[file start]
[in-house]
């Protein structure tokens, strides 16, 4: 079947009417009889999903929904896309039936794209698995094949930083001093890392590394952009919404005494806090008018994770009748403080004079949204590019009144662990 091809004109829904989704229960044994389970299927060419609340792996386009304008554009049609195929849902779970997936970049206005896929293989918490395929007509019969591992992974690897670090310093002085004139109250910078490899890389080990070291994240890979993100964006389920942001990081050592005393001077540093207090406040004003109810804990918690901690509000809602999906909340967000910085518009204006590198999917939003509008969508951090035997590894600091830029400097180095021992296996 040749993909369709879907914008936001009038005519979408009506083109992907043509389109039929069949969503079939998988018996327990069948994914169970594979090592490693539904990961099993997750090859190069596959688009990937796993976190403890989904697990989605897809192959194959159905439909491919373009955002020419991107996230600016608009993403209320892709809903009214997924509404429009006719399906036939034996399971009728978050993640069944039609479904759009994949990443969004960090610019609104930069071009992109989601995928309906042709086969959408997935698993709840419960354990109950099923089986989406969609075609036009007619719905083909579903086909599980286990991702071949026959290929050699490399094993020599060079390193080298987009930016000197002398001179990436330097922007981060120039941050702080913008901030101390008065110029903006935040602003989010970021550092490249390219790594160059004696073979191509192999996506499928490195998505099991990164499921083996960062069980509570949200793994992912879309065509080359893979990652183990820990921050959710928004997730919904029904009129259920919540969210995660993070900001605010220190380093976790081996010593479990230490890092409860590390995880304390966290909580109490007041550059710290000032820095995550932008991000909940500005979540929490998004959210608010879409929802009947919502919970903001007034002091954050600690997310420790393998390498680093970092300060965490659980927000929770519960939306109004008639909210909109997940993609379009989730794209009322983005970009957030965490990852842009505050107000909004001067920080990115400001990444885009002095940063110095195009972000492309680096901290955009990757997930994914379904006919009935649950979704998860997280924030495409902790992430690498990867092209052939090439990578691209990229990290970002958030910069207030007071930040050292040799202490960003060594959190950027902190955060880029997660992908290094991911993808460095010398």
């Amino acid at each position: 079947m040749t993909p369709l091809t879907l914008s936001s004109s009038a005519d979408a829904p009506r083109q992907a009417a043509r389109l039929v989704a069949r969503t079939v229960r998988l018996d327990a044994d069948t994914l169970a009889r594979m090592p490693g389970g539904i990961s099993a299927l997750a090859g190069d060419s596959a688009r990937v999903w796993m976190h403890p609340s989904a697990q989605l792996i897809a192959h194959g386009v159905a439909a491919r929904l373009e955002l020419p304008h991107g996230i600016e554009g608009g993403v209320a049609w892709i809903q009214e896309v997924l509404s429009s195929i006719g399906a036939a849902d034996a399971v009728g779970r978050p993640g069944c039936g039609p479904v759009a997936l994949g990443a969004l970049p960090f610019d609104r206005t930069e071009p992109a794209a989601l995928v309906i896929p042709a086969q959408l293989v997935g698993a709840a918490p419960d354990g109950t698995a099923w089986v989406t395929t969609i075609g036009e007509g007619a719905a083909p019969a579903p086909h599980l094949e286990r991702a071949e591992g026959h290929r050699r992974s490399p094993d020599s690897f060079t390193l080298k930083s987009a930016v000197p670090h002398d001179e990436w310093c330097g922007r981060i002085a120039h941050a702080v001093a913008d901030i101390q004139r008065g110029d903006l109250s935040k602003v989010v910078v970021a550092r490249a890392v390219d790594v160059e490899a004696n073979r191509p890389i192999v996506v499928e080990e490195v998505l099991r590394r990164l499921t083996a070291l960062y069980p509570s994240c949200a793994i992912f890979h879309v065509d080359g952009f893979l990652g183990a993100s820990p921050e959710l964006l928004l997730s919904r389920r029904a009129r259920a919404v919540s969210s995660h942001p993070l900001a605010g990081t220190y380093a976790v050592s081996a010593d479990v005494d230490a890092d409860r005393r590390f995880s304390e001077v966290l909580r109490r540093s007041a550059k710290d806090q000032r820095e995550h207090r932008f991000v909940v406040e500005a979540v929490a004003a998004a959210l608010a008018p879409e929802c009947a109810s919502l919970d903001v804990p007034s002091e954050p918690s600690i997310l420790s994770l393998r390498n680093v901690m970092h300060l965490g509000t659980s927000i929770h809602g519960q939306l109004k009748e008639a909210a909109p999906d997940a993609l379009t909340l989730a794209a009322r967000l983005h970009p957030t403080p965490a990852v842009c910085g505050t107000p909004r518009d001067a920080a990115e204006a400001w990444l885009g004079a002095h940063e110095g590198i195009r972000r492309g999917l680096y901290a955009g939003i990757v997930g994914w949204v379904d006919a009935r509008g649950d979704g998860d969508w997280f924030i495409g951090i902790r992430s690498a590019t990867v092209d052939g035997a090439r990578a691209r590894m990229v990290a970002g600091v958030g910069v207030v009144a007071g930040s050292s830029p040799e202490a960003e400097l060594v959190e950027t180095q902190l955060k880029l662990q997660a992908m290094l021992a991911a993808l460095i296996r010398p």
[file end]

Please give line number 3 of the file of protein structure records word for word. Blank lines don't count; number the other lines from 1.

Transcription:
């Amino acid at each position: 079947m040749t993909p369709l091809t879907l914008s936001s004109s009038a005519d979408a829904p009506r083109q992907a009417a043509r389109l039929v989704a069949r969503t079939v229960r998988l018996d327990a044994d069948t994914l169970a009889r594979m090592p490693g389970g539904i990961s099993a299927l997750a090859g190069d060419s596959a688009r990937v999903w796993m976190h403890p609340s989904a697990q989605l792996i897809a192959h194959g386009v159905a439909a491919r929904l373009e955002l020419p304008h991107g996230i600016e554009g608009g993403v209320a049609w892709i809903q009214e896309v997924l509404s429009s195929i006719g399906a036939a849902d034996a399971v009728g779970r978050p993640g069944c039936g039609p479904v759009a997936l994949g990443a969004l970049p960090f610019d609104r206005t930069e071009p992109a794209a989601l995928v309906i896929p042709a086969q959408l293989v997935g698993a709840a918490p419960d354990g109950t698995a099923w089986v989406t395929t969609i075609g036009e007509g007619a719905a083909p019969a579903p086909h599980l094949e286990r991702a071949e591992g026959h290929r050699r992974s490399p094993d020599s690897f060079t390193l080298k930083s987009a930016v000197p670090h002398d001179e990436w310093c330097g922007r981060i002085a120039h941050a702080v001093a913008d901030i101390q004139r008065g110029d903006l109250s935040k602003v989010v910078v970021a550092r490249a890392v390219d790594v160059e490899a004696n073979r191509p890389i192999v996506v499928e080990e490195v998505l099991r590394r990164l499921t083996a070291l960062y069980p509570s994240c949200a793994i992912f890979h879309v065509d080359g952009f893979l990652g183990a993100s820990p921050e959710l964006l928004l997730s919904r389920r029904a009129r259920a919404v919540s969210s995660h942001p993070l900001a605010g990081t220190y380093a976790v050592s081996a010593d479990v005494d230490a890092d409860r005393r590390f995880s304390e001077v966290l909580r109490r540093s007041a550059k710290d806090q000032r820095e995550h207090r932008f991000v909940v406040e500005a979540v929490a004003a998004a959210l608010a008018p879409e929802c009947a109810s919502l919970d903001v804990p007034s002091e954050p918690s600690i997310l420790s994770l393998r390498n680093v901690m970092h300060l965490g509000t659980s927000i929770h809602g519960q939306l109004k009748e008639a909210a909109p999906d997940a993609l379009t909340l989730a794209a009322r967000l983005h970009p957030t403080p965490a990852v842009c910085g505050t107000p909004r518009d001067a920080a990115e204006a400001w990444l885009g004079a002095h940063e110095g590198i195009r972000r492309g999917l680096y901290a955009g939003i990757v997930g994914w949204v379904d006919a009935r509008g649950d979704g998860d969508w997280f924030i495409g951090i902790r992430s690498a590019t990867v092209d052939g035997a090439r990578a691209r590894m990229v990290a970002g600091v958030g910069v207030v009144a007071g930040s050292s830029p040799e202490a960003e400097l060594v959190e950027t180095q902190l955060k880029l662990q997660a992908m290094l021992a991911a993808l460095i296996r010398p």